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Real-Time Soft-Object Animation Using Free-Form Deformation
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Real-Time Soft-Object Animation Using Free-Form Deformation


August 27, 1999 Article Start Page 1 of 7 Next
 

Geometry in today’s games tends to be static. It's common to see animated characters composed of a hierarchy of meshes moving relative to each other, but it's rare to see the animation of individual vertices within a mesh.

Animating hierarchies of meshes (the common method) is a fine way to portray an object's movement, but does little to portray character or situation. In fields other than computer graphics, animators traditionally have exaggerated parts of a character to convey expressions. With current animation techniques, such exaggeration isn't possible. An object generally remains the same shape throughout the game.

Deforming the vertices within a mesh (the rare method) is the domain of soft-object animation. Until recently, this process was simply too expensive to consider in real-time. Soft-object animation is becoming computationally affordable, however, and can greatly enhance your animation.

There are many situations where a technique for deforming meshes could be applied in games:

  • In cartoon-like animation, it can be used to personality to an object’s animation sequence. For instance, a character that is jumping will squat down first, and an angry character might pulse with rage. This is an example of a global deformation – the whole object is controlled by one deformation.
  • During a crash in a car racing game, the area where the impact occurred could be deformed, and remain so afterwards. This gives a convincing look of damage and saves the need for having multiple models of each car. This is an example of local deformation – you don’t want the whole car to deform just because the front bumper is bent.
  • A hierarchy of deformations can animate characters with more convincing muscle tone than hierarchies of objects are capable of portraying. This is an example of hierarchical deformation, and the deformations would overlap. For instance, at the joints of a bone how the flesh looked would be dependent on the position of both bones.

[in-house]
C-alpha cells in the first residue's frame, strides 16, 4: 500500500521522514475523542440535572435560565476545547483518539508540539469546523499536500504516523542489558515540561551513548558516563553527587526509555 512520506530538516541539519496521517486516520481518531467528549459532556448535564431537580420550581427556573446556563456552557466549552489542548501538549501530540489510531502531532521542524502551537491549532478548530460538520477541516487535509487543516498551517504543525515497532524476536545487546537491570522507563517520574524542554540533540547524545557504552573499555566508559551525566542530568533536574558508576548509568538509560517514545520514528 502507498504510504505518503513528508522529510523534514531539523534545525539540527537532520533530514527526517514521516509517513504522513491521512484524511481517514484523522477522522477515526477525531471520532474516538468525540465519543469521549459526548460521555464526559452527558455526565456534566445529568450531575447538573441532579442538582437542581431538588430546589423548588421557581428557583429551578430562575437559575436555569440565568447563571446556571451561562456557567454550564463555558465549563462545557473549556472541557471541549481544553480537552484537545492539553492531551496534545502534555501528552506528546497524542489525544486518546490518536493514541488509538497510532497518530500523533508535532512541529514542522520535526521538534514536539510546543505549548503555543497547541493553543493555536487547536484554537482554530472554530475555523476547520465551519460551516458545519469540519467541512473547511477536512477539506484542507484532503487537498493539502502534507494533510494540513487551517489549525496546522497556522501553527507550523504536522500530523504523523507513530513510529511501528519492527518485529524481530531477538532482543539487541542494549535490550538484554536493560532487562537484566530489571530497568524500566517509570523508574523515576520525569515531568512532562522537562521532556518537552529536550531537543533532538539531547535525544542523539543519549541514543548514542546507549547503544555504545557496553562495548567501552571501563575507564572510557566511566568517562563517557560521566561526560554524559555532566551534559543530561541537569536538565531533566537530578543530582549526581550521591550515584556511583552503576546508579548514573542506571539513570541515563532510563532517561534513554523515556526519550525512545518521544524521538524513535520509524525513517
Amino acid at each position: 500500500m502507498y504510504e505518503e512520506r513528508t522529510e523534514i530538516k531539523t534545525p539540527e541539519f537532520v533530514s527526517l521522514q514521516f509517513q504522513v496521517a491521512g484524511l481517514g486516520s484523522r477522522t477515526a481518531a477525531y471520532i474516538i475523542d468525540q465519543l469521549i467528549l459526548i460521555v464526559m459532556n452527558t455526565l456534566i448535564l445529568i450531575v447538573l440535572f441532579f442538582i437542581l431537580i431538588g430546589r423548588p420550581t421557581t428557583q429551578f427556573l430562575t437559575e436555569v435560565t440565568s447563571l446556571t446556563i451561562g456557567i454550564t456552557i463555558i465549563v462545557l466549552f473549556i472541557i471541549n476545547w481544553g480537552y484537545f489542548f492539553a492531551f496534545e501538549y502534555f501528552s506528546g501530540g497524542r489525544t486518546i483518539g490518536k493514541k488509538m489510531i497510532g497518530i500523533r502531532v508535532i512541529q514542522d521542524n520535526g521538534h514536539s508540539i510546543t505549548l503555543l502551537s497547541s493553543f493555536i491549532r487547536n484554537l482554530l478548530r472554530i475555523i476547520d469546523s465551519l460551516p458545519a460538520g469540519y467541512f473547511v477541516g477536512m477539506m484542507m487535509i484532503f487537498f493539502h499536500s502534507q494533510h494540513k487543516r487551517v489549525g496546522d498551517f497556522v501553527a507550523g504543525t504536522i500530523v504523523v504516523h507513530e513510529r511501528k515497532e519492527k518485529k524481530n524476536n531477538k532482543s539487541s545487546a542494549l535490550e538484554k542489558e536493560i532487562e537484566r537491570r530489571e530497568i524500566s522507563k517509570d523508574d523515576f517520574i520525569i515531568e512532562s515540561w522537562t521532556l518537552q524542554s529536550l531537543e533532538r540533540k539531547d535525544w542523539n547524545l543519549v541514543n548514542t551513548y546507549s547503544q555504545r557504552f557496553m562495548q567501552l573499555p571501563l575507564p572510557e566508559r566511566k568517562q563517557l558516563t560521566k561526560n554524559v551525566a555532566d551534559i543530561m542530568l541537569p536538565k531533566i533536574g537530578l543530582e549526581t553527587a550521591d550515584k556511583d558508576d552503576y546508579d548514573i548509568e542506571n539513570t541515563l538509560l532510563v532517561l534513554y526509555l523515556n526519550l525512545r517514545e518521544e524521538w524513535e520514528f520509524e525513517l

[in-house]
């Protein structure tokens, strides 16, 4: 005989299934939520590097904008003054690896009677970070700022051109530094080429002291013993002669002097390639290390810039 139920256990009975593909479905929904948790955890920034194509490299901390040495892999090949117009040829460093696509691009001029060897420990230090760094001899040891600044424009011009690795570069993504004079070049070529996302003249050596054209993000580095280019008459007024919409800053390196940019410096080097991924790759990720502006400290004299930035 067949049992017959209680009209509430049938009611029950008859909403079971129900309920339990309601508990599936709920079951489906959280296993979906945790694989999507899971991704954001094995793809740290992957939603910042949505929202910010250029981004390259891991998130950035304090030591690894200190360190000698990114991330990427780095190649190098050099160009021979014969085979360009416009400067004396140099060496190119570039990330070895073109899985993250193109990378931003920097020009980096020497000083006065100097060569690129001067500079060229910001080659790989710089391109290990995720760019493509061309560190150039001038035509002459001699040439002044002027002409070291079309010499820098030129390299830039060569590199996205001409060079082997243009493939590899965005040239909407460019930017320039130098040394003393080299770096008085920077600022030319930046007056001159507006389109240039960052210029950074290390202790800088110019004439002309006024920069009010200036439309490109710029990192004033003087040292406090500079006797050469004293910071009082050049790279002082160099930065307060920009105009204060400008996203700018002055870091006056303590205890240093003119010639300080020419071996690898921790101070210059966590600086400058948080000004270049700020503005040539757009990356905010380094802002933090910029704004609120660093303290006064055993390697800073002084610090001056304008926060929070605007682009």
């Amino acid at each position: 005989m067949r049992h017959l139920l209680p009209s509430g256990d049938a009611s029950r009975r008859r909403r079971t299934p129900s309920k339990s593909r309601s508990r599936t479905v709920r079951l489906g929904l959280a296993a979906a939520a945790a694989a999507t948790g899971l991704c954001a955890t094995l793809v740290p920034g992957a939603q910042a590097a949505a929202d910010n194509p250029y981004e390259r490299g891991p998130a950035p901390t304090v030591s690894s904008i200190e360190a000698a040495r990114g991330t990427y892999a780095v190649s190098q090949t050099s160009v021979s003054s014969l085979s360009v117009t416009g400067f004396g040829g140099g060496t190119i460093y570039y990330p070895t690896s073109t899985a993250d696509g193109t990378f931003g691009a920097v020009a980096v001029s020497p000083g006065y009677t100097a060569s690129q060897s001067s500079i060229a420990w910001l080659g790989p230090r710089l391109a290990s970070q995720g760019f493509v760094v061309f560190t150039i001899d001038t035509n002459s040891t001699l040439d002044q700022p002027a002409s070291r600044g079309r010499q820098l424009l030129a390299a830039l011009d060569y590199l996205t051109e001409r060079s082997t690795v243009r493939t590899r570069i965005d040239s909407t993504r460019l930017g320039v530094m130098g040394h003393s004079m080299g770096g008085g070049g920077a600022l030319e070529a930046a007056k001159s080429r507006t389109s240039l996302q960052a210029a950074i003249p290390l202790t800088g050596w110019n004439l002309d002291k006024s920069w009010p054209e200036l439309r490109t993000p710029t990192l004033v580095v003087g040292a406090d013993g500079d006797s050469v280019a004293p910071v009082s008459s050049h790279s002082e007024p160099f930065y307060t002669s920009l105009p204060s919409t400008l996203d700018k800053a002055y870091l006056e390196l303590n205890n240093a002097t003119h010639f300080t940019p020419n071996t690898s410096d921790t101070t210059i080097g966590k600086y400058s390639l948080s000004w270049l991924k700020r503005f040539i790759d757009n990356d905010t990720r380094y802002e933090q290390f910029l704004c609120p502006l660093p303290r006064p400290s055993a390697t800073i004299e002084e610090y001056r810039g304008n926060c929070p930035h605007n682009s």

We’re going to examine one of the simpler forms of soft-object animation - Free-form Deformation, commonly known as FFD. The technique has been around for some time, and was first documented in a SIGGRAPH paper by Sederburg and Parry in 1986. Programs such as 3D Studio Max have supported FFD both as a modeling and animation technique for some time, but it is only recently that the technique has become practical in real-time game engines.

At its heart, FFD is the metamorphosis of an object from its originally modeled appearance - known as the object’s rest state - to its deformed state. This is accomplished by deforming the object’s coordinate system in the following three steps:

  1. The object to be deformed is embedded in a regular coordinate system defined by three mutually perpendicular axes - the standard (X, Y, Z) axes we’re all used to dealing with.
  2. The coordinate system is deformed, allowing its previously straight axes to become curves. Areas of the coordinate system can collapse inwards or expand outwards.
  3. The positions of the object’s vertices in the old (regular) coordinate system are updated to match where they ended up after the coordinate system was deformed.

This procedure will result in an object deformed in so that it is "intuitively consistent" with how we deformed the coordinate system. The term "intuitively consistent" is very popular in research papers on these subjects, but in practice it means that the deformed object looks like you hoped it would look. This allows artists to have confidence when using the technique in games.


Article Start Page 1 of 7 Next

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